besides being fra compliant means flexibility in future extension, row sharing, equipment sharing/borrowing etc all o f which is currently done among agencies.

If I can't have my french TGV then you can't have your FRA non compliance.

We'll just just do everything the with the good old fashion american tried and true, red white and blue method. fine with me.

jim said...

besides didyou miss the part were freight traffic will be sharing the row. Ill tell you what, when Im on a train now, I'm very confident knowing that if there is a crash, that SOB is gonna hold together pretty well. Im gonna get tossed, but not crushed. I prefer it that way.

Rafael said...

@ jim -

you really need to watch that jerking knee. Remember Chatsworth? A safety philosophy based on adding more shteel does not protect rail passengers in train-on-train collisions. It protects freight rail operators' bottom line.

SMART, by itself, is too small to overturn decades of FRA rulemaking in favor of the freight industry. However, the PRIIA mandated investments in positive train control by 2015, an active safety technology in widespread use all over the world (in various guises).

In addition, Caltrain has proven that modern, lightweight EMU designs are at least as crashworthy in grade crossing accidents as FRA compliant equipment. Passengers trains should be as light as possible to minimize operations overheads and associated subsidies.

Daniel Jacobson said...

@toys

get a life.

luis d. said...

I have a suggestion, Why doesn't every other state that want's HSR put up at least 25% (of their own money) of the total funding that they are requesting in order to receive HSR stimulus? California becoming the model for other states. We've got $9.5B, what do they got?

Some of these other state projects only cost $3B-$10B while ours is $45B. Doesn't make sense for them to get completly funded by the Govm't while we don't, I don't think we should (would be nice though) be anyway.

BruceMcF said...

mike said...
"@Jim That announcement is "good news" only if you like your rolling stock to be heavy, inefficient, and expensive to maintain."

Reading through the article more closely, the heavier FRA compliant railcars are about as energy efficient as the lighter railcars, since of course energy efficiency would be measured in passenger-miles per gallon, not railcar-miles per gallon.

The clincher, of course, is that the lighter railcar in the running could not be easily converted to run off the wires, if they later electrify the corridor, while the heavy-rail compliant railcars can be.

Generically, we would be better off with a regulatory class for lighter railcars, especially for higher speed rail, since the energy efficiency penalty of the extra weight goes up with higher speeds.

However, it makes quite a lot of sense for SMART to duck that regulatory challenge if there are in any event substantial reasons to prefer the heavy freight rail compliant railcars in the running.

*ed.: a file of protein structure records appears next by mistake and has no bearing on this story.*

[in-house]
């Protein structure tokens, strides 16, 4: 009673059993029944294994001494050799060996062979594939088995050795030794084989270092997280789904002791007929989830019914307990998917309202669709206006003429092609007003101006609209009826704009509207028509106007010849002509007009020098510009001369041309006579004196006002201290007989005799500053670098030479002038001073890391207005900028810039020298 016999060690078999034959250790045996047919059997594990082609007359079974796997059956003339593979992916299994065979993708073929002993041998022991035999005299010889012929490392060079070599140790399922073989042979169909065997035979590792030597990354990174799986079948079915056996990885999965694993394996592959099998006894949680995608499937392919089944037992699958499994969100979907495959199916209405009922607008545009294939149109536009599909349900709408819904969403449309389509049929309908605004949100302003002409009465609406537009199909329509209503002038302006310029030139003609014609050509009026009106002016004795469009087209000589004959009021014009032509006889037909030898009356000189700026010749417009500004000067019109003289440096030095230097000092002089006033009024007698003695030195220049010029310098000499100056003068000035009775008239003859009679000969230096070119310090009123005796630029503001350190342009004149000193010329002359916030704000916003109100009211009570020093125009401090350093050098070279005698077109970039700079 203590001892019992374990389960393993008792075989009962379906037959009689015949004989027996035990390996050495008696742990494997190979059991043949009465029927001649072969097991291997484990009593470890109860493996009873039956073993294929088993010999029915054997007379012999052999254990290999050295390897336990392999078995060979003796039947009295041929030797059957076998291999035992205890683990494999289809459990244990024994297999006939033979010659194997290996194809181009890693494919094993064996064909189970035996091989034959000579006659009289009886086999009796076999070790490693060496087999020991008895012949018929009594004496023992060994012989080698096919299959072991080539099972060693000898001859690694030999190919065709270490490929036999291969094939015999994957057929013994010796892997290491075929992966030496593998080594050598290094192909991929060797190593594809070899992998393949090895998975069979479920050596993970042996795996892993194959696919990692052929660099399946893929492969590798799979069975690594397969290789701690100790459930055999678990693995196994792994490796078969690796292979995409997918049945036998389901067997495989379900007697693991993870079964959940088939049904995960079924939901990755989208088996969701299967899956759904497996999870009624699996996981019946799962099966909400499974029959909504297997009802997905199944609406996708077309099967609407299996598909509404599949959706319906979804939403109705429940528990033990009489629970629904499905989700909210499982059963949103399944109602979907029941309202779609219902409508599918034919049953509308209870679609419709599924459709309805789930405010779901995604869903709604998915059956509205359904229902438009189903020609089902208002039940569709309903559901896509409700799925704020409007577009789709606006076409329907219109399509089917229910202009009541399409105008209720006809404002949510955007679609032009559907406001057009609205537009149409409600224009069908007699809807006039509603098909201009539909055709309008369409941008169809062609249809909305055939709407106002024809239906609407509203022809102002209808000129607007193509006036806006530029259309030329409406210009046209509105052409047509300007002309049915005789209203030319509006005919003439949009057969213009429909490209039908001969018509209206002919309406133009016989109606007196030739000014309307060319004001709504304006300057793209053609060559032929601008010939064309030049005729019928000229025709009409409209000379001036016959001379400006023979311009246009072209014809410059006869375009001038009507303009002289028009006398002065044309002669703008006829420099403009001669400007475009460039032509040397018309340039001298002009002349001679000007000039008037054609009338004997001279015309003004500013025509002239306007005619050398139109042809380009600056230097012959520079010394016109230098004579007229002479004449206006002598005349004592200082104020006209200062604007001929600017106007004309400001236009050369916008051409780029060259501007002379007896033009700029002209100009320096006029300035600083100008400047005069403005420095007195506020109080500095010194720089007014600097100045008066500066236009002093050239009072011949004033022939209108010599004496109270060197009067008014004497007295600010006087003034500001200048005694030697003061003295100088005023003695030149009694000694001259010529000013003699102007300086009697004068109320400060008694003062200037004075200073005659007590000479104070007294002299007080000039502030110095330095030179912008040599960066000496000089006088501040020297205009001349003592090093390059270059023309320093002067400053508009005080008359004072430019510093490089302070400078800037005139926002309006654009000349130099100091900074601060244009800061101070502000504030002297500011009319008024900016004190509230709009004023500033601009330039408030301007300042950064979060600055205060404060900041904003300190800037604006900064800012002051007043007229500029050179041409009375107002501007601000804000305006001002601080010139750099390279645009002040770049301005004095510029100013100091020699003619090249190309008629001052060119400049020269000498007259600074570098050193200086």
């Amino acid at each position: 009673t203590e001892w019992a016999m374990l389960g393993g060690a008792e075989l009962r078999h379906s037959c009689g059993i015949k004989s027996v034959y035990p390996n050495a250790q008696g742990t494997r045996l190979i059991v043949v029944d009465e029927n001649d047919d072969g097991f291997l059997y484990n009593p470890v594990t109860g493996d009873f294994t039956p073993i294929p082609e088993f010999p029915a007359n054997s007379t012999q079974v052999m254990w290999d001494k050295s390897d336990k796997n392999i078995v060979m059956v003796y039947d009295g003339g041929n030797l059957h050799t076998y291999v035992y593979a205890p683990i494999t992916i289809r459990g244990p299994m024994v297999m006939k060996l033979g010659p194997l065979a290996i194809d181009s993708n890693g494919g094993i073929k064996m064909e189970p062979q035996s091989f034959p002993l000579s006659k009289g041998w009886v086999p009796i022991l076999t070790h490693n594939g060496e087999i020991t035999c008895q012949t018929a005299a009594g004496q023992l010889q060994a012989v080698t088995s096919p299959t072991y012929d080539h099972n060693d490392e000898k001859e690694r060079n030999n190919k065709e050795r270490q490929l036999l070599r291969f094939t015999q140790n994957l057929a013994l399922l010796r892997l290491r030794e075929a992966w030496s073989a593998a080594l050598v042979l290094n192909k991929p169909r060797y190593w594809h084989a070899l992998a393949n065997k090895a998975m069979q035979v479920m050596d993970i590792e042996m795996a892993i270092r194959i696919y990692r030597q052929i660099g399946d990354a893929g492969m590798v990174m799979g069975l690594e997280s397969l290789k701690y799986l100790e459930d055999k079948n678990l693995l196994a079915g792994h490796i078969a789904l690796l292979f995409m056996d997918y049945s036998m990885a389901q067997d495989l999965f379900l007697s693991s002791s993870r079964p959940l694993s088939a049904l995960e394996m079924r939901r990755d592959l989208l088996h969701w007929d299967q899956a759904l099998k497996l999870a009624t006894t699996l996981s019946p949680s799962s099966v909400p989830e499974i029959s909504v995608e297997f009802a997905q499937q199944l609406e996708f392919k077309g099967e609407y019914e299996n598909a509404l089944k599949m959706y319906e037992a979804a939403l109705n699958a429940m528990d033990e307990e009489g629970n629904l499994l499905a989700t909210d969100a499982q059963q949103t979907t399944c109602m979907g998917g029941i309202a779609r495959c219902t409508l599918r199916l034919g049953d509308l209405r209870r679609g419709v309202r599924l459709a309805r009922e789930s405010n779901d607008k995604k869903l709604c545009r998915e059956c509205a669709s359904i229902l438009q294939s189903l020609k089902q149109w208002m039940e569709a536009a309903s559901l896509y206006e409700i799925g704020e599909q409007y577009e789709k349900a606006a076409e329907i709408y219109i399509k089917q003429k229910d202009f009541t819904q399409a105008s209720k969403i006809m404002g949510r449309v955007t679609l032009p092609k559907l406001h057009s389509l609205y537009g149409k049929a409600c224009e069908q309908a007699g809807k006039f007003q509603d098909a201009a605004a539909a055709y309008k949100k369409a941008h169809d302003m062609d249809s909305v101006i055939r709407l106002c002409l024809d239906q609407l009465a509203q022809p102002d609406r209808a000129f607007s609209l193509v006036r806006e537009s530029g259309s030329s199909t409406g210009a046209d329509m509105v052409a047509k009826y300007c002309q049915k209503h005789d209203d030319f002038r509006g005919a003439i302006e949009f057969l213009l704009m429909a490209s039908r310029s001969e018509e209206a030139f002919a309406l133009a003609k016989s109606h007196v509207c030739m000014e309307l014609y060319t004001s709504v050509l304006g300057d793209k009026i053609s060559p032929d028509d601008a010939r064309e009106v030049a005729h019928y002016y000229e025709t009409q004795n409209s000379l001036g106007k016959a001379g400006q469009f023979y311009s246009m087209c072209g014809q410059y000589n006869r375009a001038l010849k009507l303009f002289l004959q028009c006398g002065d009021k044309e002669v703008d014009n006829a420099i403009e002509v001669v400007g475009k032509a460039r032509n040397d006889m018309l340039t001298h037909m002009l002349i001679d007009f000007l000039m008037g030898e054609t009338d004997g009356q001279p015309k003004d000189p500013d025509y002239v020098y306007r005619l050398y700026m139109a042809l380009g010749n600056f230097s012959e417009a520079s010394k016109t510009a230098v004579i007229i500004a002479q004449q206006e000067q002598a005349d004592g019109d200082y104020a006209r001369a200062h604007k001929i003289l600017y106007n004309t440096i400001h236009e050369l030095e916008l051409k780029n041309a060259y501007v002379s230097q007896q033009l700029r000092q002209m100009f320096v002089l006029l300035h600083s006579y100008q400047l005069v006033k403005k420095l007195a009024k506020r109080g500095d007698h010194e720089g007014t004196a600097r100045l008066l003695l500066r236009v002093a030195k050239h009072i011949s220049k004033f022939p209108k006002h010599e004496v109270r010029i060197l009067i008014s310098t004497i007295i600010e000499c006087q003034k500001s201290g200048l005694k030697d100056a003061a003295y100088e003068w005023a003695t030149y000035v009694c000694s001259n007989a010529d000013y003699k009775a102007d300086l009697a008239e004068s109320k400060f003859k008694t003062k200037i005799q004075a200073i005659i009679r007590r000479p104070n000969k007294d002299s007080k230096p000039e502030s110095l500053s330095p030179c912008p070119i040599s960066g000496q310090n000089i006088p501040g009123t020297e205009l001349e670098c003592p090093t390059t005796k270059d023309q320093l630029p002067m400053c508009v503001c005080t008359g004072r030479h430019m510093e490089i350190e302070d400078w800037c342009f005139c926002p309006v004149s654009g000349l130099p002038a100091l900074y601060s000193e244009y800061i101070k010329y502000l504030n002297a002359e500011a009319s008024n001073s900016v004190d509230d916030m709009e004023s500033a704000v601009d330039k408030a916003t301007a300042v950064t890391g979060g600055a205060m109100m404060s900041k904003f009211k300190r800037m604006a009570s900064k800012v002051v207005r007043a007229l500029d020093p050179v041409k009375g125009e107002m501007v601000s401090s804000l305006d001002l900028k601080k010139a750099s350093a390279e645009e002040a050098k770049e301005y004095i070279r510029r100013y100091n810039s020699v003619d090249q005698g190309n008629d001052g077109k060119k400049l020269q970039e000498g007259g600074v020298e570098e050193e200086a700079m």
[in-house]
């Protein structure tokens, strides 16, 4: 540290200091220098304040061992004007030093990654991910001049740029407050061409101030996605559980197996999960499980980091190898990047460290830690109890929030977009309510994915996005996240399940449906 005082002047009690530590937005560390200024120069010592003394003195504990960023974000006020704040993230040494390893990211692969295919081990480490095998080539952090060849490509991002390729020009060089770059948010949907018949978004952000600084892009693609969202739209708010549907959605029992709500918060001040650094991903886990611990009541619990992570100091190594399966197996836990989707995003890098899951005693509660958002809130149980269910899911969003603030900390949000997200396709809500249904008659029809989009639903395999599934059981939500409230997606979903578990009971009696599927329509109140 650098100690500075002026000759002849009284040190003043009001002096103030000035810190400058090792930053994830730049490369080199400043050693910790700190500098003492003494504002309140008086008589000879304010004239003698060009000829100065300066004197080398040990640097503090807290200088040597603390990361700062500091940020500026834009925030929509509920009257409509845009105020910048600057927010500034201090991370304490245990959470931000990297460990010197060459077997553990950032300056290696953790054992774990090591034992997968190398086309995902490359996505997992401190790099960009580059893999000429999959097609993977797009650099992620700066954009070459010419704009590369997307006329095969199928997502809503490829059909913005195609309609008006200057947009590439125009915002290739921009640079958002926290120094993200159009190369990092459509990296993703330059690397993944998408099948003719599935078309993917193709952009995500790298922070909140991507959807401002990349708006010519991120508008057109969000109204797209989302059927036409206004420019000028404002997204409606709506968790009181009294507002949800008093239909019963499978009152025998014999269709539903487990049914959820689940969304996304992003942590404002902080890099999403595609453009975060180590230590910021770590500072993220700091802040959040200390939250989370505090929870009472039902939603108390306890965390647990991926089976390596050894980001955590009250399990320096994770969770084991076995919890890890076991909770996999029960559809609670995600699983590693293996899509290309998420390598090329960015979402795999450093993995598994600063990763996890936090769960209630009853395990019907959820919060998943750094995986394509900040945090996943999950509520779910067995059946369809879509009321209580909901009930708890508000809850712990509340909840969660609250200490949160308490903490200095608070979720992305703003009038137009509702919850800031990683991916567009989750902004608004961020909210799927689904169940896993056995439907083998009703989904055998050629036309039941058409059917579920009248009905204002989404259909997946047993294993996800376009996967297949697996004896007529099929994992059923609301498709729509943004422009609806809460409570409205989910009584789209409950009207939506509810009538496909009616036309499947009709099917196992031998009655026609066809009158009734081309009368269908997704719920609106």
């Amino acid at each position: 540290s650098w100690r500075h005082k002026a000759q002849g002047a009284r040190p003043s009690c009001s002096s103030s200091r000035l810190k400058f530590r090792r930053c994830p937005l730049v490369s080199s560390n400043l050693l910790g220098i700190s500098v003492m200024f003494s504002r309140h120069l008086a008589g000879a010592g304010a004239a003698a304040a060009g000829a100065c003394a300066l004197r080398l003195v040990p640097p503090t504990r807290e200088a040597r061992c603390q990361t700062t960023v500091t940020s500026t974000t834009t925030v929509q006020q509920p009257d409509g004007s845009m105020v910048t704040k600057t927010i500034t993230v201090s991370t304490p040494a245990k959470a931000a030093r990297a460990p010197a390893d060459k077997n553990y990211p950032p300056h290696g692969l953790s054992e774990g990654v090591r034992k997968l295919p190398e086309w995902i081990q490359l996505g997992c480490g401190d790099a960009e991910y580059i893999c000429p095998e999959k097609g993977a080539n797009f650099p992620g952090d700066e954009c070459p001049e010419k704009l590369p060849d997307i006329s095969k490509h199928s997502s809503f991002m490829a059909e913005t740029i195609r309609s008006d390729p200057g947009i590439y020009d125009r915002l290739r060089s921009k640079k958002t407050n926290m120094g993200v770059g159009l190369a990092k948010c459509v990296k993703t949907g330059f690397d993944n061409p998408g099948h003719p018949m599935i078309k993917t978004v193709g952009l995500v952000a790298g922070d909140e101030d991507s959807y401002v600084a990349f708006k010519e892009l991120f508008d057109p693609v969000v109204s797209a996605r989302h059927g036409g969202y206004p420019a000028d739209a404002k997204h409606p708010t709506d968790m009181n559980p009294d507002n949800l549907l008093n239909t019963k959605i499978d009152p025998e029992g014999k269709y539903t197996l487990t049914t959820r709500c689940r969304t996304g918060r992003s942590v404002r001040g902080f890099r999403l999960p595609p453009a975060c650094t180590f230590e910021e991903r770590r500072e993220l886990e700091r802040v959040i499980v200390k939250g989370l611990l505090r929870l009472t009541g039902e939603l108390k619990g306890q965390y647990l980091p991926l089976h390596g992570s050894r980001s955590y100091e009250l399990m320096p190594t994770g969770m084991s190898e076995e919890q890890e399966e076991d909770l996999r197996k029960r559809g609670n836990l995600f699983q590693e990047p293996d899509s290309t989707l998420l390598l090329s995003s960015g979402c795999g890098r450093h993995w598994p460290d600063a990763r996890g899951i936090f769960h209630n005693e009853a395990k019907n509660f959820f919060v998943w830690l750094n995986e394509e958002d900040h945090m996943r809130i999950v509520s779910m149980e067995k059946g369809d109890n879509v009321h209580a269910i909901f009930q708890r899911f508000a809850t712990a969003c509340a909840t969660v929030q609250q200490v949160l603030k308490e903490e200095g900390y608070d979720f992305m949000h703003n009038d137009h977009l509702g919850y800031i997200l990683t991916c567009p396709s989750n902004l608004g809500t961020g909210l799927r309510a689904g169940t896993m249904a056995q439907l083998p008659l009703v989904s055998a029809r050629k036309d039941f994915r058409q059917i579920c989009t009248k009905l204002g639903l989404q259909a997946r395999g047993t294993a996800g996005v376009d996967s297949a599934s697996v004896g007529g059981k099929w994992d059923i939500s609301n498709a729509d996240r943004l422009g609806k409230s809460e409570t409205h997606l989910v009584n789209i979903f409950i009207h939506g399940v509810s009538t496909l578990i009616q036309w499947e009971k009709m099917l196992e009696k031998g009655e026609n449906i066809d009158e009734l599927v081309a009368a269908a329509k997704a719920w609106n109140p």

Anonymous said...

The clincher, of course, is that the lighter railcar in the running could not be easily converted to run off the wires, if they later electrify the corridor, while the heavy-rail compliant railcars can be.

You don't seem to understand the difference between the compliant rail car concept and the Stadler product.

The former doesn't exist. The latter can be bought off-the-shelf. The specification for the former is yet to be written, so it can be "easily converted" inasmuch as it's "easy" to write another requirement for the future ability to just slap on a pantograph and transformer. Piece of cake, right?

By the time SMART constituents realize that their non-existent, highly customized, one-of-a-kind train is overweight, years behind schedule, unreliable and massively over budget, it will be too late.

mike said...

You don't seem to understand the difference between the compliant rail car concept and the Stadler product.

Richard is absolutely right here. Of course the manufacturers claim, "Oh sure, we can build an FRA compliant vehicle that is just as efficient and reliable and existing DMUs, blah blah blah." Simple physics dictates that the reality will turn out to be otherwise.

Bombardier Alstom claimed that Acela Express would be fully FRA Tier II compliant while still being perfectly efficient, reliable, stable at high speeds, etc etc. It is FRA compliant, but none of the other stuff has turned out to be true. The first clue might have been that they felt the need to spec 12,000 horsepower for a 320 passenger trainset. In comparison, both the TGV Duplex and the ICE 3 have 12,000 horsepower for around 600 passengers.

BruceMcF said...

mike said...
" "You don't seem to understand the difference between the compliant rail car concept and the Stadler product."

Richard is absolutely right here. ...
"

That's not Richard, that's a cowardly Anony-Mouse.